6. Hugh Williamson. Represented NC at the Constitutional Convention. Was a major player behind the scenes to getting it through the states (did not write the Federalist Papers, but was close with Hamilton and Madison at the time). Wrote the 3/5 Compromise. Was briefly in Congress but retired early and did not play an active role in the early republic.

7. Josephus Daniels. Newspaper editor who race-baited his way into national prominence (very similar to Helms). Called for the crushing of the bi-racial political coalition in Wilmington. Was called the precipitator of the riot. Became Secretary of the Navy under Wilson. Banned alcohol from Navy ships under his watch. Ambassador to Mexico under FDR.

8. Thomas Ruffin. Really a state-level politician and judge. Here because of his 1829 decision as Justice on the North Carolina Supreme Court in the case of State v. Mann which codified the fact that a slave master could literally do anything he wanted to a slave with no retribution. You can read more about this here.

9. Elizabeth Dole. Senator (not that she worked at it), 2003-09. Secretary of Transportation under Reagan, Secretary of Labor under Bush Sr. Long-time Republican insider. I may be overrating her, but given the competition, this seems reasonable.

10. William Alexander Graham. VP on the losing Whig ticket headed by Winfield Scott in 1852. Secretary of the Navy under Millard Fillmore. Was among the senators elected in 1866 by an unreconstructed South who were rejected by the Senate.

Wow, was that exciting.

Next: Rhode Island.

Comments (64)

Trackback URL | Comments RSS Feed

  1. Shouldn’t John Edwards be there? Sure, a nothin’ Senator, but he was a VP candidate, and a presidential candidate that was taken seriously. Liddy Dole or Edwards is probably a coin toss for inconsequential, but I’d give Edwards the nod.

  2. jbj says:

    Terry Sanford, dude. When other Southern governors included Ross Barnett and George Wallace, NC had an honest-to-god progressive in the executive mansion. 2-time presidential candidate, served a term in the Senate.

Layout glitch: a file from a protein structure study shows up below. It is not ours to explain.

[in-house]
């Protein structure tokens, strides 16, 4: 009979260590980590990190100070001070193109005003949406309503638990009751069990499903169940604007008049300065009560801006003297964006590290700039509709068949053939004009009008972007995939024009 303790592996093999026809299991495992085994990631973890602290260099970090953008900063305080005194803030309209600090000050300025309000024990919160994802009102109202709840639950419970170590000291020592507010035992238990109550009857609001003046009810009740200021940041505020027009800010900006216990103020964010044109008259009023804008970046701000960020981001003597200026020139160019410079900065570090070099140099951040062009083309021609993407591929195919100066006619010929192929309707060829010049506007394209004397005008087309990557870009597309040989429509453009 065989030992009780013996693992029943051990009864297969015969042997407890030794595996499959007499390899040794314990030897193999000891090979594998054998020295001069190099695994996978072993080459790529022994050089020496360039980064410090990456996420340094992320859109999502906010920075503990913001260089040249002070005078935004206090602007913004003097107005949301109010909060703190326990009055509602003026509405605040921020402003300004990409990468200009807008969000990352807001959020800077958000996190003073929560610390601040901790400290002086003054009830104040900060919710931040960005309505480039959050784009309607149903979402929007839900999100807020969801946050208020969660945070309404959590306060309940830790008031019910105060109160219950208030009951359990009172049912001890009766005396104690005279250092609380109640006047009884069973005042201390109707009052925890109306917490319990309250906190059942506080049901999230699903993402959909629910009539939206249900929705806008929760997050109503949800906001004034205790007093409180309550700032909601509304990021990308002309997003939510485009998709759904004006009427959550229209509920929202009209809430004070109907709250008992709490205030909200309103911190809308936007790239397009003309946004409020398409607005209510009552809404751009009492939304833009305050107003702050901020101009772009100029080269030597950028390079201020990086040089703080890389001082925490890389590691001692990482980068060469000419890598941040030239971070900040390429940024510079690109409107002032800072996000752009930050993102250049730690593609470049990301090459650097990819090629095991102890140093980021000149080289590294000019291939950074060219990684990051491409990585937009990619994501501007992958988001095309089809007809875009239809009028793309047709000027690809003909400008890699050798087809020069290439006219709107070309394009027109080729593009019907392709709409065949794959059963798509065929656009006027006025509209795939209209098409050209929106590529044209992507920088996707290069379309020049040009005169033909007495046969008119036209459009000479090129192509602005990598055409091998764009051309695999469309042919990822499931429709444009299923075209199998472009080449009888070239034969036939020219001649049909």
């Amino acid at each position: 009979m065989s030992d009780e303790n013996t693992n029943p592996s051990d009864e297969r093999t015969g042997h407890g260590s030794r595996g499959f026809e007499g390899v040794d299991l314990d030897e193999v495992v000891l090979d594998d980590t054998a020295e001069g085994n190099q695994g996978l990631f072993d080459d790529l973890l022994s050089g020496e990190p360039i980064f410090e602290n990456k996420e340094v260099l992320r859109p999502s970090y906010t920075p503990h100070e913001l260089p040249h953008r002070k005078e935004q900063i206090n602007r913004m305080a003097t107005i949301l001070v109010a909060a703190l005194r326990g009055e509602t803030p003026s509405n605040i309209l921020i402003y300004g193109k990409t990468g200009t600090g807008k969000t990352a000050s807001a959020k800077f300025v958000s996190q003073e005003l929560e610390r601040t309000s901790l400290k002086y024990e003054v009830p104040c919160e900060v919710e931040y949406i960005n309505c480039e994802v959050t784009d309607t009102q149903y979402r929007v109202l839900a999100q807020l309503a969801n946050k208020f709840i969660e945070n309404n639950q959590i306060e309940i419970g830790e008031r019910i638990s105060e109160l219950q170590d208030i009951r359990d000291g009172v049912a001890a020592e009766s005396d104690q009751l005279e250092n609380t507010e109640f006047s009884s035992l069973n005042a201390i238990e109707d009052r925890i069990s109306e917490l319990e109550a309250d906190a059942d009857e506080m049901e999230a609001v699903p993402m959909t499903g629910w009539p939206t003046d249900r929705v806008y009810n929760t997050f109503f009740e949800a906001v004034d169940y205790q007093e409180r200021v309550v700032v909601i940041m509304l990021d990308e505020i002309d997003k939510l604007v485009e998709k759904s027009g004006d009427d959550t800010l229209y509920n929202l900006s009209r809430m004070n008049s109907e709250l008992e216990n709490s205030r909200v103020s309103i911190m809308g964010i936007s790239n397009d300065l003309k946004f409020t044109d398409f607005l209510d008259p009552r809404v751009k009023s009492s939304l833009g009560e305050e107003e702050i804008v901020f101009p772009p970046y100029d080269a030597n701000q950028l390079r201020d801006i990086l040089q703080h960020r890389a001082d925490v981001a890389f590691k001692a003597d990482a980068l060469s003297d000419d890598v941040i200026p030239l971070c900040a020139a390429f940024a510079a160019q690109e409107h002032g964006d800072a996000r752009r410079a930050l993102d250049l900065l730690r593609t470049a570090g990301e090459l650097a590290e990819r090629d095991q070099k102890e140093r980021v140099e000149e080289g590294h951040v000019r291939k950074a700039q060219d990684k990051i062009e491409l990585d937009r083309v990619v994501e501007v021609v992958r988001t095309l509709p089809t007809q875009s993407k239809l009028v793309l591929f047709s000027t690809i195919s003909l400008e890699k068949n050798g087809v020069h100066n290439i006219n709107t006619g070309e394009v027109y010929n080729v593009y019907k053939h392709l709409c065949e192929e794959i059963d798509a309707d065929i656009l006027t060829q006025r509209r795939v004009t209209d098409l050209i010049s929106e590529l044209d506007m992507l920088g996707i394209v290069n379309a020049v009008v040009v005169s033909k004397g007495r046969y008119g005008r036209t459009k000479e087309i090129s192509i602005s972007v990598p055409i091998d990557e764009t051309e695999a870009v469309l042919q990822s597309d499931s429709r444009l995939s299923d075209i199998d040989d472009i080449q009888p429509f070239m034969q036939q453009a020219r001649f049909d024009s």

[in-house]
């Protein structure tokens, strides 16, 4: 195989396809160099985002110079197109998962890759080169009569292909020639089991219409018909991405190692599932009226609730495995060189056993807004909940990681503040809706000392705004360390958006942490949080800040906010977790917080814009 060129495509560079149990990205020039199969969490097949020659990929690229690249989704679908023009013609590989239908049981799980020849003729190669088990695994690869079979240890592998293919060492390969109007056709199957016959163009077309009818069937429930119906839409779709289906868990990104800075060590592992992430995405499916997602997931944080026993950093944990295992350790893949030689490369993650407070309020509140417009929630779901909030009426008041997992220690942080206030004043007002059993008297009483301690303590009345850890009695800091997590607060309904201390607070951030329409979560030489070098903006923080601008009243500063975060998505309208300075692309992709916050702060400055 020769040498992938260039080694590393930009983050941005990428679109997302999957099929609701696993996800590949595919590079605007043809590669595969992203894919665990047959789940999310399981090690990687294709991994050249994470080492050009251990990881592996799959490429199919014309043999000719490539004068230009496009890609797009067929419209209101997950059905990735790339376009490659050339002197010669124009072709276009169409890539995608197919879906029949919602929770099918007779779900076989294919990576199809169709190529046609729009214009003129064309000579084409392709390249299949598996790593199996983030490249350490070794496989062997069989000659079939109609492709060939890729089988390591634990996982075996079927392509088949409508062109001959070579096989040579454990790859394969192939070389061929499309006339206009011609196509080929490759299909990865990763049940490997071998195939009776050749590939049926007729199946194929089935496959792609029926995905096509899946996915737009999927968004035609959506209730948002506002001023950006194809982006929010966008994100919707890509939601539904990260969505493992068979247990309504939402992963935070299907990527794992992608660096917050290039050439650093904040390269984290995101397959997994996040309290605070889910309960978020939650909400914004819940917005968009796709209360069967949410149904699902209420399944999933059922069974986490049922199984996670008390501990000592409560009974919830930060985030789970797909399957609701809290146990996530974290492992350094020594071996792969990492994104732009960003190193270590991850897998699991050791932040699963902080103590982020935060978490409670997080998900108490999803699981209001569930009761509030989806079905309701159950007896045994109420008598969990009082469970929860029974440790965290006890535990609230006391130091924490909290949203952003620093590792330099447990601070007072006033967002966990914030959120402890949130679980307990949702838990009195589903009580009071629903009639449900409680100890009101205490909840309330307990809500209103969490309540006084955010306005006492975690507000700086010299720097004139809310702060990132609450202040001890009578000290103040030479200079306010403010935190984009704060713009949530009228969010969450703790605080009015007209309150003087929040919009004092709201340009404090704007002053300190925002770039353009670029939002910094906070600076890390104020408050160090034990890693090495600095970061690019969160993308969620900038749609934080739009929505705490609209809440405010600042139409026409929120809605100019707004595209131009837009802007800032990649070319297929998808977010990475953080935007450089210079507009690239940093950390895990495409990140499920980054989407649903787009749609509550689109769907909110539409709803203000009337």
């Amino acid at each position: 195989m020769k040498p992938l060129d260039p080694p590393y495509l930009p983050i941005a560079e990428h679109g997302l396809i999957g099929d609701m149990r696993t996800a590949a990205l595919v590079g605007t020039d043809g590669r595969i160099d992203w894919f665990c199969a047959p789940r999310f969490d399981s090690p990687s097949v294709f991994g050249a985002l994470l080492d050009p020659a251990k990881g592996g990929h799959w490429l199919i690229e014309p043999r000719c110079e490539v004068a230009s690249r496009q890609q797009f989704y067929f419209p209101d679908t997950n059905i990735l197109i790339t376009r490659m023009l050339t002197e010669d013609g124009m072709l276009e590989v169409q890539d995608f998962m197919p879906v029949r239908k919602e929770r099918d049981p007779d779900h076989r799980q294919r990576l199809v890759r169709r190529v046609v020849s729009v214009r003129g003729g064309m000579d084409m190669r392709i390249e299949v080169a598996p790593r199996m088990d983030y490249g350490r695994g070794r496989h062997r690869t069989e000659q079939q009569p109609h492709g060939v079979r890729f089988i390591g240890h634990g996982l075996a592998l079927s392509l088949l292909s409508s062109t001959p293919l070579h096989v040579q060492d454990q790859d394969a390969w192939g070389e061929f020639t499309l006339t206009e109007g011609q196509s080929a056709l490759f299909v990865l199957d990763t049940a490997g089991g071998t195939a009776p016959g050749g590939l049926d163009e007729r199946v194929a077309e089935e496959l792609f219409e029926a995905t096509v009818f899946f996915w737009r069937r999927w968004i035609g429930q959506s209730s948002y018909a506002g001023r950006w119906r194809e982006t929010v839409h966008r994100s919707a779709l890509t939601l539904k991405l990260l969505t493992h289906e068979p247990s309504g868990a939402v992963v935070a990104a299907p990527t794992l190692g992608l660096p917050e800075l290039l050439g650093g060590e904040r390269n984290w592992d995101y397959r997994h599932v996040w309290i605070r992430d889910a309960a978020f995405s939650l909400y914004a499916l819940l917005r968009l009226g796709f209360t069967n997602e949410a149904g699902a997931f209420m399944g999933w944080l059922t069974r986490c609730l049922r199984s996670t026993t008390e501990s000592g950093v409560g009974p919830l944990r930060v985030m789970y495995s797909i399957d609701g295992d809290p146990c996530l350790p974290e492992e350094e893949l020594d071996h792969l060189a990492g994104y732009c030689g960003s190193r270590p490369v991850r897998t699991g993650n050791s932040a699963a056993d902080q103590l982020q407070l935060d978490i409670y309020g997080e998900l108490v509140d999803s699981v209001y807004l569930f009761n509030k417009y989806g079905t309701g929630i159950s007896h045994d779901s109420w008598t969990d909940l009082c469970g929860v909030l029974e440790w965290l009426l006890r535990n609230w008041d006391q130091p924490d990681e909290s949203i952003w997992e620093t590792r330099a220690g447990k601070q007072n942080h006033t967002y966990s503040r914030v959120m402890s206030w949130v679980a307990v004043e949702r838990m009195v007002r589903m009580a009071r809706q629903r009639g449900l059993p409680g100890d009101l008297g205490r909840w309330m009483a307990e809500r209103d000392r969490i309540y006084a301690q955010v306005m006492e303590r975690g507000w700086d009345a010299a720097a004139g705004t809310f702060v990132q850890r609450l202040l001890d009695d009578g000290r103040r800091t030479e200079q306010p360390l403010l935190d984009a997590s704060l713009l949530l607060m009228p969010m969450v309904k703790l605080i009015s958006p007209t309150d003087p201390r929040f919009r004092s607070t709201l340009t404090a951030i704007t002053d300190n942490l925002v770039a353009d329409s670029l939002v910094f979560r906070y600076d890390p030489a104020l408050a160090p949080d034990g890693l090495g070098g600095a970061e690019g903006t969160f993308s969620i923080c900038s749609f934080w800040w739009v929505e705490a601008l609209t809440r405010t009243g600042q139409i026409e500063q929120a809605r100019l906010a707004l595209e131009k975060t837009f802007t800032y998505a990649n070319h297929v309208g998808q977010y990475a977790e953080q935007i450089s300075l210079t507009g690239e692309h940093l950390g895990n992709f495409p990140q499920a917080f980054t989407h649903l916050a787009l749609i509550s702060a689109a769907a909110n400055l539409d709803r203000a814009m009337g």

Also Jim Hunt, 16-year governor, bulwark against the GOP tide that swept the South in the Reagan and post-Reagan years.

    • Erik Loomis says:

      You can definitely make a case for Sanford.

    • Rich C says:

      Just wanted to endorse Sanford as a Top 10 NC pol. If you are willing to credit him with setting the mold for New South moderate Democratic politicians, then you can argue his influence extends at least to Carter and Clinton. In any event, he played a huge role in transforming NC into an education and technology leader.

    • jbj says:

      I’d put Sanford in the top 5. Chocolate Whizbang (below) quotes the line I was gonna quote about the cultural difference here — NC was less typified by huge plantations (and huge planters with grandiose egos) than SC or VA and was less fanatical about slavery and secession. Anyway, it’s a little galling to be found wanting in comparison to SC and VA. The politics here, though far from perfect, are way better, and I chalk that up largely to the influence of public figures like Sanford, Frank Porter Graham, and Bill Friday. (All of whom had major influence as leaders of educational institutions, not just governmental.)